Shares of Starbucks fell less than 1 percent on Wednesday after a Wedbush analyst dimmed his view of the coffee chain and downgraded the stock, citing concerns over its valuation.
Nick Seytan cut his rating to neutral from outperform saying that recent visits to Starbucks cafes indicated there may be marginally weaker same-store sales growth in the back half of 2017 compared to Wall Street forecasts.
“Our recent checks of 5 percent of U.S. co-owned locations point to a modest acceleration in [the third quarter,]” he wrote in a research note Wednesday. “However, we expect overall [third-quarter] Americas comps in line to slightly below 5.3 percent consensus. We continue to model 5 percent for [the third quarter.]”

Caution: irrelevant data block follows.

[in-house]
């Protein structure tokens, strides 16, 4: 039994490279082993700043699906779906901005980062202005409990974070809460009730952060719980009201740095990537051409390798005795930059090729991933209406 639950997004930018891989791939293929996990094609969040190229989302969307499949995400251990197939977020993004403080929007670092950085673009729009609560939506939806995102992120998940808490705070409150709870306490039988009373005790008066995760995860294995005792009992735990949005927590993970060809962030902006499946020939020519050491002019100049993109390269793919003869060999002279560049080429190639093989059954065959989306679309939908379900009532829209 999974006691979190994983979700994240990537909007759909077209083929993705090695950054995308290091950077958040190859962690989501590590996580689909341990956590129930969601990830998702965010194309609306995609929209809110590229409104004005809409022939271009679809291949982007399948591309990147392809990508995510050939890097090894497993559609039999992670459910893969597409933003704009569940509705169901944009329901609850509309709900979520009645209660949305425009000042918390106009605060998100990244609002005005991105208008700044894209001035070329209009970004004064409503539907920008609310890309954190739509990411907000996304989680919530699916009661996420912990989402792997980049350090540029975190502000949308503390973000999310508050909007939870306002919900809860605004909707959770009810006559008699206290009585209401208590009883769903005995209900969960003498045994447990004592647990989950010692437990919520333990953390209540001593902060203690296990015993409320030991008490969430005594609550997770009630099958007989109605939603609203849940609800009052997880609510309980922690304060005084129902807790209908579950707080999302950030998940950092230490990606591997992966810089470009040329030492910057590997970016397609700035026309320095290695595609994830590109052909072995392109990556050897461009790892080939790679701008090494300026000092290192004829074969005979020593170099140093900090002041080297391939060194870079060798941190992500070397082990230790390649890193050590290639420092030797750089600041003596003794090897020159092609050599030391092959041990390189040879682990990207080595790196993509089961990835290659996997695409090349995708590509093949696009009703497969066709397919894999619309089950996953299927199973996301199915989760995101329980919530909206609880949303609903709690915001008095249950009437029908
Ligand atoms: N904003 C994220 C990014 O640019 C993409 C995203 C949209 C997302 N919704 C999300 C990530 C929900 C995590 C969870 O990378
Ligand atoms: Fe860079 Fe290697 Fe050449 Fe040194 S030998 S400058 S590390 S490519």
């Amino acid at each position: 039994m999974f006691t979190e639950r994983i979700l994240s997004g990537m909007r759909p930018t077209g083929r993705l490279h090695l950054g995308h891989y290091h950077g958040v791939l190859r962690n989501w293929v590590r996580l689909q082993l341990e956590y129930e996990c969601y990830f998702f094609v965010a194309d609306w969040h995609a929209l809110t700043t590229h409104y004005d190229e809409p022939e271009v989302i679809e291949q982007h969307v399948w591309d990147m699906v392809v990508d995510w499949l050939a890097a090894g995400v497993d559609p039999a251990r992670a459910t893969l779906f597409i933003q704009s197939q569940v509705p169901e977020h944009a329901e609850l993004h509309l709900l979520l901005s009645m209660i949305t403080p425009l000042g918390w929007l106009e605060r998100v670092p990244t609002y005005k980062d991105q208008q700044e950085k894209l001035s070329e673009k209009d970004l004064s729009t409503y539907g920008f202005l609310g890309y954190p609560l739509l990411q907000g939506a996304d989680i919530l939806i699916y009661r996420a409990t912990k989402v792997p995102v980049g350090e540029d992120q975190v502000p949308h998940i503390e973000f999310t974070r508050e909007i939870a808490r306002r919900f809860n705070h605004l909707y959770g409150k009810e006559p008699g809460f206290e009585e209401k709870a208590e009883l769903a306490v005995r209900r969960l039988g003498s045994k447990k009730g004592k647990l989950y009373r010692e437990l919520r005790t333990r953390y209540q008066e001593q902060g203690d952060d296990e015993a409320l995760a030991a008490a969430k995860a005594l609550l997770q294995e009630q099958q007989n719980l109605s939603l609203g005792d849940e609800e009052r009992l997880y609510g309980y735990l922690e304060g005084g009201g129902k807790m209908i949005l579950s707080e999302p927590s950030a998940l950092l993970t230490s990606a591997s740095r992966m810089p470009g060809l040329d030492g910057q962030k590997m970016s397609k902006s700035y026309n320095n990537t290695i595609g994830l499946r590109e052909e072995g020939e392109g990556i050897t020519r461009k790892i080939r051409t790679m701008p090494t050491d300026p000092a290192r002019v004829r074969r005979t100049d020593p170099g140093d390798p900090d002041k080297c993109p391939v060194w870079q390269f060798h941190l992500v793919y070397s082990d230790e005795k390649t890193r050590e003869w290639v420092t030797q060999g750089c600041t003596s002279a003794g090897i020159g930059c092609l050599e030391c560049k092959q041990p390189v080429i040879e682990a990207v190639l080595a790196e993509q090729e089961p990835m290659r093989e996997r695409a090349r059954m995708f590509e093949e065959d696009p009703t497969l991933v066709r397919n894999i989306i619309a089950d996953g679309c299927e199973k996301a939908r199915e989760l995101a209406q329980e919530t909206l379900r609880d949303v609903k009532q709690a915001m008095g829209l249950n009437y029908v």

In the two previous quarters, Starbucks’ same-store sales failed to meet Wall Street expectations. However, the company said same-store sales would improve as the second quarter progressed, culminating with an expectation of 4 percent U.S. same-store sales growth in March, and further acceleration into April.
Seytan said that he expects the recent outperformance of the stock is due to these signs of improving trends in March and April.
“We believe Starbucks has the highest visibility into sustained annual mid-single digit comp growth and mid-to-high-teens EPS growth within the publicly-traded restaurant universe,” Seytan said. “Nevertheless, we believe these factors are fully incorporated in current valuation.”
He retained his stock price target of $65, which is about 7 percent above Tuesday’s closing level of $60.92. Starbucks shares are up 9 percent year-to-date, and just under 9 percent over the past 12 months.